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Up close and personal with gray whales

Research provides important clues to patterns, behavior
By Rebecca Herren

The Daily Astorian

Published on January 30, 2017 8:55AM

Florence Sullivan, center, discusses the “Watch Out for Whales” brochure with Lianne Thompson, Jeff Gage, Judith Pearson and Jim Border.

Rebecca Herren/The Daily Astorian

Florence Sullivan, center, discusses the “Watch Out for Whales” brochure with Lianne Thompson, Jeff Gage, Judith Pearson and Jim Border.

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Florence Sullivan, a graduate student in Oregon State University’s Department of Fisheries and Wildlife, points to a near collision between a gray whale and a kayaker during her powerpoint presentation.

Rebecca Herren/The Daily Astorian

Florence Sullivan, a graduate student in Oregon State University’s Department of Fisheries and Wildlife, points to a near collision between a gray whale and a kayaker during her powerpoint presentation.


SEASIDE — Vacationers are not the only part-time residents of our region.

About 200 gray whales in the Pacific Coast feeding group return every year. Instead of migrating with the rest of the population north to the Bering Sea, they cavort for several months along Oregon’s coastline.

Known as resident whales, animals in the group do not live in the area year-round, according to Oregon State University graduate student Florence Sullivan at a lecture, “Inside Gray Whales,” presented by the North Coast Land Conservancy’s “Listening to the Land” series this month.

Sullivan is part of a research team for Geospatial Ecology of Marine Megafauna Laboratory, studying the gray whales that feed in the southern waters between Northern California and southeastern Alaska.

Sullivan noted that gray whales do not feed during migration, which makes the Oregon Coast an important habitat for them on their return to Alaska.

The focus of Sullivan’s research is to document the foraging behavior of the feeding group, the affect of man-made disturbances, overall health, body condition and the whales’ response to changing ocean conditions.

After the findings are completed, Sullivan works with local communities and whale-watching operators to create scientific guidelines for vessel operation in the presence of feeding gray whales.


Foraging ecology


The researchers’ viewing location is concentrated between Titchener Cove and Mill Rocks near Port Orford and Depoe Bay. The team uses a surveyor’s instrument called a theodolite to track and map the movement of individual whales as they forage. The data collected shows the whales’ traveling patterns between kelp beds, how they search for food and how they interact with vessels.

New research techniques such as GoPro cameras and aerial drones benefit the team to closely observe the whales’ patterns and behaviors, and hydrophones aid in recording the ocean noise — natural, human and mechanical — whales become exposed to.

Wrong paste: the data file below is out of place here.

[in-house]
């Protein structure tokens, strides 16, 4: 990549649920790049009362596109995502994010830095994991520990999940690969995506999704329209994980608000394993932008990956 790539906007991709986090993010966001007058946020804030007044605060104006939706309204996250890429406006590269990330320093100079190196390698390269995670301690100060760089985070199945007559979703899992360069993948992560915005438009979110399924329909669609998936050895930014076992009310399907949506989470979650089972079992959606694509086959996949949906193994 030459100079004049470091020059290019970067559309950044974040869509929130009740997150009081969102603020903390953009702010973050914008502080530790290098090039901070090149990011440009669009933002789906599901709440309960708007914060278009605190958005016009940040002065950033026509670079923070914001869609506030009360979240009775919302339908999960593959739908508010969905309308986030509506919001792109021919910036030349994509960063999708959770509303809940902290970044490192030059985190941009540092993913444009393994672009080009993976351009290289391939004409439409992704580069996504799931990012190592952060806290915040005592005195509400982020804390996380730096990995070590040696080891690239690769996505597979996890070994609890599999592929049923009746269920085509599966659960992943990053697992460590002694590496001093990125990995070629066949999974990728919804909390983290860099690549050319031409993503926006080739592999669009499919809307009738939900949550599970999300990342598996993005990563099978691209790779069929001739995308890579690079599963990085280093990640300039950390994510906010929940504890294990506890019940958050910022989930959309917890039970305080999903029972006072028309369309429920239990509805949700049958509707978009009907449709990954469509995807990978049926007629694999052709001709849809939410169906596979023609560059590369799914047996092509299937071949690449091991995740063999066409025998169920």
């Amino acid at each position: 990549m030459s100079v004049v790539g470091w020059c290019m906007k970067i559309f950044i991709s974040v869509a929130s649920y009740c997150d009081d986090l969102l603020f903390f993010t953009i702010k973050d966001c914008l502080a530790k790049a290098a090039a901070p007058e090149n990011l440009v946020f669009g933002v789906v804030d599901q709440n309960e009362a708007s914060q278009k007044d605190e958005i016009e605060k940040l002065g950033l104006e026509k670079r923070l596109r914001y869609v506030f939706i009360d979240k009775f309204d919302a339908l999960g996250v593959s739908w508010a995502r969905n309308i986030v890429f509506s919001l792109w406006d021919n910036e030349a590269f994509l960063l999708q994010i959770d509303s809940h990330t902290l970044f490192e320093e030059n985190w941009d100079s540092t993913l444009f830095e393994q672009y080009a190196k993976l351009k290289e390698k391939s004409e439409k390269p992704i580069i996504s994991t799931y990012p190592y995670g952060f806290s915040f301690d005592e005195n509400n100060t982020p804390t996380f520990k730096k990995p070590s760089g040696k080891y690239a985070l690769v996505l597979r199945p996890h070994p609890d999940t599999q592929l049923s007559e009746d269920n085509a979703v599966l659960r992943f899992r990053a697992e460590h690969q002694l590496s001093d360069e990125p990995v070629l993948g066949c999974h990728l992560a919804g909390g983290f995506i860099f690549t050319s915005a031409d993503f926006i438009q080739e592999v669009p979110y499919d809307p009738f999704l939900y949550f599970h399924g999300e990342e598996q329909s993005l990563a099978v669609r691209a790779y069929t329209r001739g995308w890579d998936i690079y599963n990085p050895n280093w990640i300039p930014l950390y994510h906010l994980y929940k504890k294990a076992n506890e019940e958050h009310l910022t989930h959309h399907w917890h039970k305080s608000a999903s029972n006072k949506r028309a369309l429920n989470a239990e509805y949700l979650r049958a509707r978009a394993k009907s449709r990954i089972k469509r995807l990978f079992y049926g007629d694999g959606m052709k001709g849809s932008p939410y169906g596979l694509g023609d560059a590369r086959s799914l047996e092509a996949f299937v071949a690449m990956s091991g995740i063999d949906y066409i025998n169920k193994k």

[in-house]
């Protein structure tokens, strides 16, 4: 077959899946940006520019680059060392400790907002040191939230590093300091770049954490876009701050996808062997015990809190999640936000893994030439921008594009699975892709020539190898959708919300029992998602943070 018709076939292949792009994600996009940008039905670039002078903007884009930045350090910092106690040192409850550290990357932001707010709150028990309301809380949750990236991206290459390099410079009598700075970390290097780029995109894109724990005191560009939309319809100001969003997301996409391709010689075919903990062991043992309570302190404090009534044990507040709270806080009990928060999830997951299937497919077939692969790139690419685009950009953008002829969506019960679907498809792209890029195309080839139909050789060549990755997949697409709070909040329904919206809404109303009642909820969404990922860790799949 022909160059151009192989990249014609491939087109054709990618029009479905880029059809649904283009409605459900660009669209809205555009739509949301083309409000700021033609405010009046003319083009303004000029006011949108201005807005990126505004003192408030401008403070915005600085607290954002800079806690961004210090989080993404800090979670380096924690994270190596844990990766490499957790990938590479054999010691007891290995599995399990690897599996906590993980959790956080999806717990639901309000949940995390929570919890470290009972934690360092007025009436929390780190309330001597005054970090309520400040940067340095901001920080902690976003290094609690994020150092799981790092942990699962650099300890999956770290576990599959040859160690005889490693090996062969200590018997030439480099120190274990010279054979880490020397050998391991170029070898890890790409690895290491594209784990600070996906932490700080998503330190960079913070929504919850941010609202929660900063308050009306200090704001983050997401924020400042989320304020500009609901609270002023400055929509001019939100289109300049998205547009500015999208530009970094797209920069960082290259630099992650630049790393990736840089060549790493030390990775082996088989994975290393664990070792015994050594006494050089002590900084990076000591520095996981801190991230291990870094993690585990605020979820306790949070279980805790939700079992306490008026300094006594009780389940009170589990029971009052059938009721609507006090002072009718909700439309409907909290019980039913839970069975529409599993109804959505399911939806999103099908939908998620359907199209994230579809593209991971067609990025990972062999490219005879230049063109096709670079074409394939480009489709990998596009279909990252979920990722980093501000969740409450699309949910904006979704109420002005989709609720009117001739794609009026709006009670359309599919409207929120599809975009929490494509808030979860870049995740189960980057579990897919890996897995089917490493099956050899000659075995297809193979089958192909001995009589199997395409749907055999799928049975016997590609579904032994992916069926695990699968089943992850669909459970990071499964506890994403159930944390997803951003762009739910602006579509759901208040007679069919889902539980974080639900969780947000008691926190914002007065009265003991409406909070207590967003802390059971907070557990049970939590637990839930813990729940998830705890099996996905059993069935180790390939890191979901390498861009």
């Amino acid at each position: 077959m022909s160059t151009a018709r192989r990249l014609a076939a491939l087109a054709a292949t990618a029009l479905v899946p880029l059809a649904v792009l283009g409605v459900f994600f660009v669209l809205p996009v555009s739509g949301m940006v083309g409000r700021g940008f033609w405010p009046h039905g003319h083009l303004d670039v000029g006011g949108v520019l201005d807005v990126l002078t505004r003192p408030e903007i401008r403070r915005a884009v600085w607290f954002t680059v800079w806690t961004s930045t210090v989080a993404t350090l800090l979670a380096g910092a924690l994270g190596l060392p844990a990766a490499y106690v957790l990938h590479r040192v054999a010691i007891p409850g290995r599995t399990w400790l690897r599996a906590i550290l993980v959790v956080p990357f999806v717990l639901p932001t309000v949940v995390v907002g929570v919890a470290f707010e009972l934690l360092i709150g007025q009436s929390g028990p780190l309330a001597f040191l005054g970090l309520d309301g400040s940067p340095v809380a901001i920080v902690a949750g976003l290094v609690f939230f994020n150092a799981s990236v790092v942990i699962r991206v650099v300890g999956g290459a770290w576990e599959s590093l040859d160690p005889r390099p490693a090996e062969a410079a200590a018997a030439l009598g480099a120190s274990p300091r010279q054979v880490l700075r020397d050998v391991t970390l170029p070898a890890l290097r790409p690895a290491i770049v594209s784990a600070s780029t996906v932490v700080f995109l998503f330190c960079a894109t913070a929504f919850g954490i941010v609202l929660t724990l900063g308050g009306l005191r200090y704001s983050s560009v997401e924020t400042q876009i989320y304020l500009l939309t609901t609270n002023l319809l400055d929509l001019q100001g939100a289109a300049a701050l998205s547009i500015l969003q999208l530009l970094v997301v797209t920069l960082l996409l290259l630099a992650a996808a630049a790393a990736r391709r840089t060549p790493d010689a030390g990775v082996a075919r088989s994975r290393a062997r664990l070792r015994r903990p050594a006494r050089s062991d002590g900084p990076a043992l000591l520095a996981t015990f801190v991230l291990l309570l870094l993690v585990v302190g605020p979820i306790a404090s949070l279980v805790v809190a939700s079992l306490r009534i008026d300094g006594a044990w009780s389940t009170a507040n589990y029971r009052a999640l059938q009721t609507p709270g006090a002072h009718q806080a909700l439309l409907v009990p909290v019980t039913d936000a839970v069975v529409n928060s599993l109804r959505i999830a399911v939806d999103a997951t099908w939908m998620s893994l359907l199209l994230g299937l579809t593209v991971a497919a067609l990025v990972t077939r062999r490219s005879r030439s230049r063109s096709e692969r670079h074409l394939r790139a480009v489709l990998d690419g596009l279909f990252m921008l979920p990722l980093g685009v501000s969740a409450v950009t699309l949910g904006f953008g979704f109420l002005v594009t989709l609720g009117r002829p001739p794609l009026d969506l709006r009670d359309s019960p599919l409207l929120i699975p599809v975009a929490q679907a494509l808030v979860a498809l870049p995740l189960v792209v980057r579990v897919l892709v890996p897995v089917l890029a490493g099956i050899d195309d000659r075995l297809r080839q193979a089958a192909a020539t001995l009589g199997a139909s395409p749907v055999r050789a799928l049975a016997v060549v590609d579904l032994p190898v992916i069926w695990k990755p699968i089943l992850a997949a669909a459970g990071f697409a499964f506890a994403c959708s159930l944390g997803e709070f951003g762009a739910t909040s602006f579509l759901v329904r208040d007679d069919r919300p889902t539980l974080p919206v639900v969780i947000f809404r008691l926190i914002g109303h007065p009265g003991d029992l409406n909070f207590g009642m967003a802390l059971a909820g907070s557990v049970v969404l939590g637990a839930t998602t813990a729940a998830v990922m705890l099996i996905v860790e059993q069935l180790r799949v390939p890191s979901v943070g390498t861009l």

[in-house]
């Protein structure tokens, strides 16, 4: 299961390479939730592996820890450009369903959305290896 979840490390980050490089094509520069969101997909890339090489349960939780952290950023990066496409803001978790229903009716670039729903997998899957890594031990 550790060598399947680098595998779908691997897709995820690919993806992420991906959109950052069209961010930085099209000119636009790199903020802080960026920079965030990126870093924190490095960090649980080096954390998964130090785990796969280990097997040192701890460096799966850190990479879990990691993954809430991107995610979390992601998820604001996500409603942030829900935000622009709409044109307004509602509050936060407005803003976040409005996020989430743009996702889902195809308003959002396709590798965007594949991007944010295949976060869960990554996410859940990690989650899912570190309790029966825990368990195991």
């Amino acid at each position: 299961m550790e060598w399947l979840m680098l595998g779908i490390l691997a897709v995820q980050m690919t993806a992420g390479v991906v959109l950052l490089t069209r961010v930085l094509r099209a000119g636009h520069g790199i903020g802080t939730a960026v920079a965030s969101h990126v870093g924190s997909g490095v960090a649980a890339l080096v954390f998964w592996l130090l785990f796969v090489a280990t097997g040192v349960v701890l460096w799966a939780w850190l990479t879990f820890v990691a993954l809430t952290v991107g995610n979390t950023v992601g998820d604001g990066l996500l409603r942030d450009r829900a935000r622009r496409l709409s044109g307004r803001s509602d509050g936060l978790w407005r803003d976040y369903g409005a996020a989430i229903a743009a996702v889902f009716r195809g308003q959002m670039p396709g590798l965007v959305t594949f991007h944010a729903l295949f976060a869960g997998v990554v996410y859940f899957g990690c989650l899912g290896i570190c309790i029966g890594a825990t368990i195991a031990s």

In an effort to gain a better understanding of the foraging ecology of the gray whales’ feeding group, the team collects samples of a particular prey called mysid. Mysids are small, shrimp-like crustaceans found near the kelp beds.

“We think the reason they’re attracted to these foraging hotspots along the Oregon Coast is an abundance of mysid shrimp,” Sullivan said. “During summer months, the mysid can be really dense from the sea floor to the surface and really close to shore. We want to know if this wealth of foraging is enough to get these whales to disrupt their migration north, or is there some other mechanism that makes 200 whales act differently than the other 20,000? That’s what we hope to find out.”

Monitoring the activities of commercial, charter and recreational fishing boats, as well as whale-watching boats, can also determine the effects on whale behavior.


Understanding patterns


Sullivan pointed to a series of graphs and charts explaining how the data collected on vessel noise showed a significant disruption to the whale’s behavior patterns while traveling from one kelp bed to another, whereas there was little change to their behavior when actual foraging and eating was in process.

Photographing individual whales is another form of data collection. This allows the team to follow the whale’s migration patterns, their health and nutritional state. Aerial photographs allow the team to document breeding females with or without a new calf. This can also give the team an estimate of the number of calves produced each year, which is an important key of reproductive health and part of marine ecologist Leigh Torres’ research. Sullivan noted that photographing a gray whale involves multiple photos and a lot of patience.

“To identify gray whales, we need to take five photographs compared to one photo of the underside fluke of a humpback whale or one photo of the profile of a dorsal fin and saddle patch of an orca,” said Sullivan. To identify gray whales, researchers need to photograph the knuckle ridge along the back, underside of the fluke, both sides of the head and body showing scarring, barnacle patterns and mottling to make individual identification.





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